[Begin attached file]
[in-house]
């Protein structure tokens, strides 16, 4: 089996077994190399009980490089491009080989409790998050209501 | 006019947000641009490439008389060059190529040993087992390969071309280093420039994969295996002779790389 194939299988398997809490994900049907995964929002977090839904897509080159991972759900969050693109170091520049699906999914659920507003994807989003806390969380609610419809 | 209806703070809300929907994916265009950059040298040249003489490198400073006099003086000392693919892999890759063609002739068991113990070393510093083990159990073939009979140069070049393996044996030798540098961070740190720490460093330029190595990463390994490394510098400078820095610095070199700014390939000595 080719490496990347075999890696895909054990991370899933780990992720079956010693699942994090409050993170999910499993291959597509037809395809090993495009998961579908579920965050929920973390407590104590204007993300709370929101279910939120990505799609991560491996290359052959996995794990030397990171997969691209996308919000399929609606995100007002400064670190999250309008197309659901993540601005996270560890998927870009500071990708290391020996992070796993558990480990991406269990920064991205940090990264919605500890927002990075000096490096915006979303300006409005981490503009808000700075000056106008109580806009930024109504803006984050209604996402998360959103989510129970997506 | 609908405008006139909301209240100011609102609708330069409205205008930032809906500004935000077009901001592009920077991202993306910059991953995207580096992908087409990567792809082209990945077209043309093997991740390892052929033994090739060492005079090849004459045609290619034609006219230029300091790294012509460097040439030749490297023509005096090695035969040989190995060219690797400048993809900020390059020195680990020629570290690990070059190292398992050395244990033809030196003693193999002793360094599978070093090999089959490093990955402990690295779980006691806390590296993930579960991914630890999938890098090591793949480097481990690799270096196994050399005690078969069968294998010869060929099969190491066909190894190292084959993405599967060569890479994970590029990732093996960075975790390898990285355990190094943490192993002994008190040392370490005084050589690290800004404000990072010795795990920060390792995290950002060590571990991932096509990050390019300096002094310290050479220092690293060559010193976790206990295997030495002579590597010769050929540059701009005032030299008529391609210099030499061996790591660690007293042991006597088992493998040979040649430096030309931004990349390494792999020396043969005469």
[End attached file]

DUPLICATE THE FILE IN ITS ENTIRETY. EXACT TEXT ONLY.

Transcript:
[in-house]
């Protein structure tokens, strides 16, 4: 089996077994190399009980490089491009080989409790998050209501 | 006019947000641009490439008389060059190529040993087992390969071309280093420039994969295996002779790389 194939299988398997809490994900049907995964929002977090839904897509080159991972759900969050693109170091520049699906999914659920507003994807989003806390969380609610419809 | 209806703070809300929907994916265009950059040298040249003489490198400073006099003086000392693919892999890759063609002739068991113990070393510093083990159990073939009979140069070049393996044996030798540098961070740190720490460093330029190595990463390994490394510098400078820095610095070199700014390939000595 080719490496990347075999890696895909054990991370899933780990992720079956010693699942994090409050993170999910499993291959597509037809395809090993495009998961579908579920965050929920973390407590104590204007993300709370929101279910939120990505799609991560491996290359052959996995794990030397990171997969691209996308919000399929609606995100007002400064670190999250309008197309659901993540601005996270560890998927870009500071990708290391020996992070796993558990480990991406269990920064991205940090990264919605500890927002990075000096490096915006979303300006409005981490503009808000700075000056106008109580806009930024109504803006984050209604996402998360959103989510129970997506 | 609908405008006139909301209240100011609102609708330069409205205008930032809906500004935000077009901001592009920077991202993306910059991953995207580096992908087409990567792809082209990945077209043309093997991740390892052929033994090739060492005079090849004459045609290619034609006219230029300091790294012509460097040439030749490297023509005096090695035969040989190995060219690797400048993809900020390059020195680990020629570290690990070059190292398992050395244990033809030196003693193999002793360094599978070093090999089959490093990955402990690295779980006691806390590296993930579960991914630890999938890098090591793949480097481990690799270096196994050399005690078969069968294998010869060929099969190491066909190894190292084959993405599967060569890479994970590029990732093996960075975790390898990285355990190094943490192993002994008190040392370490005084050589690290800004404000990072010795795990920060390792995290950002060590571990991932096509990050390019300096002094310290050479220092690293060559010193976790206990295997030495002579590597010769050929540059701009005032030299008529391609210099030499061996790591660690007293042991006597088992493998040979040649430096030309931004990349390494792999020396043969005469």